The site of Rocamadour is grandiose. The Alzou canyon, a small intermittent river, has cut a huge fault in the limestone plateau forming the Causse de Gramat. Man found refuge here as early as the Upper Paleolithic. The wild beauty of the site, conducive to contemplation, probably favoured the presence of a hermitage around a modest oratory to the Virgin protected by the rock shelter formed by the cliff and mentioned for the first time in texts at the very beginning of the 11th century. A century later, skillfully orchestrated by the Viscounts of Turenne and their protégés, the Abbots of Tulle, a pilgrimage to the Virgin took off exceptionally well...

The small oratory had been given by the Bishop of Cahors Déodat to the abbey of Marcilhac-sur-Célé and a monk was in charge of maintaining the site. Elderly, weary of the distances to be covered, he made the imprudence of entrusting the task to a monk from Mayrinhac-le-Francal*, a priory very close to Rocamadour but dependent on the abbey of Saint-Martin de Tulle in Corrèze. The coveted place was finally within reach of the abbots of Tulle! Nothing could stop them anymore, not even the long trial with the monks of Marcilhac, not even the pope who, on the contrary, supported the Limousin abbey by confirming to them twice in 1105 and 1115 the possession of "the church of the Blessed Virgin Mary". We owe to the abbots of Tulle, and particularly to the abbot Géraud d'Escorailles, the development and organisation of the pilgrimage first mentioned in 1112. Sensing a pilgrimage of international scope, he had a real religious city built in the second half of the 12th century. He relied on the Cistercian abbey of Obazine to found the "barns" necessary for the food supply of the city and his successors promoted the foundation of hospitals for the reception and care of pilgrims. Providence" gave them a serious helping hand on several occasions, in 1159 when Henry II Plantagenet went on pilgrimage to Rocamadour, then in 1166 when a corpse was discovered intact under the threshold of the chapel of the Virgin... the body of Amadour, whose servant of the Virgin, the servant of Christ or Zacchaeus, was made over the centuries! Finally in 1172, the Book of Miracles of Our Lady appeared, 126 miracles written by an anonymous monk whose account spread throughout Christianity. Pilgrims flocked, not only from France, but also from England, Flanders, Germany, Spain, Italy and even from countries in the Near East. The pilgrimage is also a royal atonement; Henri II Plantagenet, Saint-Louis, Philippe IV le Bel and many other crowned heads will come, undoubtedly bringing the necessary gifts for the construction or embellishment of the sanctuaries.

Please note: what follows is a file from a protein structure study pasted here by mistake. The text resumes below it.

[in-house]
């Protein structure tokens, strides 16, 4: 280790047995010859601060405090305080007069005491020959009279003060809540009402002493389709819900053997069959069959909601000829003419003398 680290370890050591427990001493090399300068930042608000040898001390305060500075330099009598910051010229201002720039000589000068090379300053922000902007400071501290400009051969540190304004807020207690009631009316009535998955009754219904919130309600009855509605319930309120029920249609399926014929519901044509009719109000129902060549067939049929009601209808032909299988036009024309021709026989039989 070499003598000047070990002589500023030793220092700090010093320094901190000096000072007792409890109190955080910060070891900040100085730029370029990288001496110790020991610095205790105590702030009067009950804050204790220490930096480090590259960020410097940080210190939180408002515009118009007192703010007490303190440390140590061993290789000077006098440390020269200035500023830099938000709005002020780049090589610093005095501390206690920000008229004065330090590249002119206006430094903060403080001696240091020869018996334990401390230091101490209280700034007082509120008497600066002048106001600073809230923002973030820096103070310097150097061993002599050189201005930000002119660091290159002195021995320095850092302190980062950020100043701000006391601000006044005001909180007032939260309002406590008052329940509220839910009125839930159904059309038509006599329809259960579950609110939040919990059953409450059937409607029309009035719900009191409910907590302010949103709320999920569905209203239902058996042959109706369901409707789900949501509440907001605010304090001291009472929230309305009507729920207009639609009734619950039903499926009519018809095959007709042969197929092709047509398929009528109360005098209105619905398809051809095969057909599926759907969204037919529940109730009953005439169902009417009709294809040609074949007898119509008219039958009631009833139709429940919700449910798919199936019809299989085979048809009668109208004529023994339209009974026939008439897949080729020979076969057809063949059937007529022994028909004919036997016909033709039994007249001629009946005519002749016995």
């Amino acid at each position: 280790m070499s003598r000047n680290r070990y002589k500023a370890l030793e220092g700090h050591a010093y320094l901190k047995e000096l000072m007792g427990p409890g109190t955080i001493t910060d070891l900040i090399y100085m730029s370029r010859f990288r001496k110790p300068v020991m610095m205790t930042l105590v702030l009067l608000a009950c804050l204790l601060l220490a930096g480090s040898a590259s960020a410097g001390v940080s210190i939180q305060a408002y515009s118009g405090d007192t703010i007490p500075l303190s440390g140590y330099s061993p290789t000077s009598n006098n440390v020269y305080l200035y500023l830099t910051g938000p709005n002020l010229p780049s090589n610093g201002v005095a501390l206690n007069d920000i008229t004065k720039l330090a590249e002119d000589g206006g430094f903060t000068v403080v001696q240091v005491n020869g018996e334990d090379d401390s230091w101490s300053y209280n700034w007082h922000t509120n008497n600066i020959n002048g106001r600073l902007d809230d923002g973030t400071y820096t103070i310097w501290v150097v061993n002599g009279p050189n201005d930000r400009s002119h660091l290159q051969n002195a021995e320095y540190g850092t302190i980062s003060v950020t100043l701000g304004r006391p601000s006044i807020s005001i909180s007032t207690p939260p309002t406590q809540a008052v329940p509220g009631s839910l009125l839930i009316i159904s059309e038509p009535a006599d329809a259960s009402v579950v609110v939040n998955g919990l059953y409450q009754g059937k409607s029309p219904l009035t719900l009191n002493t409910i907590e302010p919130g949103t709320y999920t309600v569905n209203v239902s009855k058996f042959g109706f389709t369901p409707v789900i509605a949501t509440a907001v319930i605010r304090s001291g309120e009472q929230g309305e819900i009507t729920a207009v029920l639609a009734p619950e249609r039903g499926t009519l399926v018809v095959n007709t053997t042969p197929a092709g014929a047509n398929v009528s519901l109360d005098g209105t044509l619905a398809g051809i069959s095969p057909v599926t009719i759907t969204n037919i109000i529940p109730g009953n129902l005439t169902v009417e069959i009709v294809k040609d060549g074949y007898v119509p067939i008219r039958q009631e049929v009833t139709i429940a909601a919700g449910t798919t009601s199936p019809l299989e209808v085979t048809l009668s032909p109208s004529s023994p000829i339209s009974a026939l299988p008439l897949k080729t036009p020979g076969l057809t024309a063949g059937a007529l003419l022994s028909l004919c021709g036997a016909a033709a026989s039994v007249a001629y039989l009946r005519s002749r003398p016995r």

The village of Mayrinhac-le-Francal is located 5 km north of Rocamadour. A peaceful and preserved village, it has an extraordinary church whose foundations date back to the middle of the 11th century and some remarkable medieval houses.

The must-see places in Rocamadour

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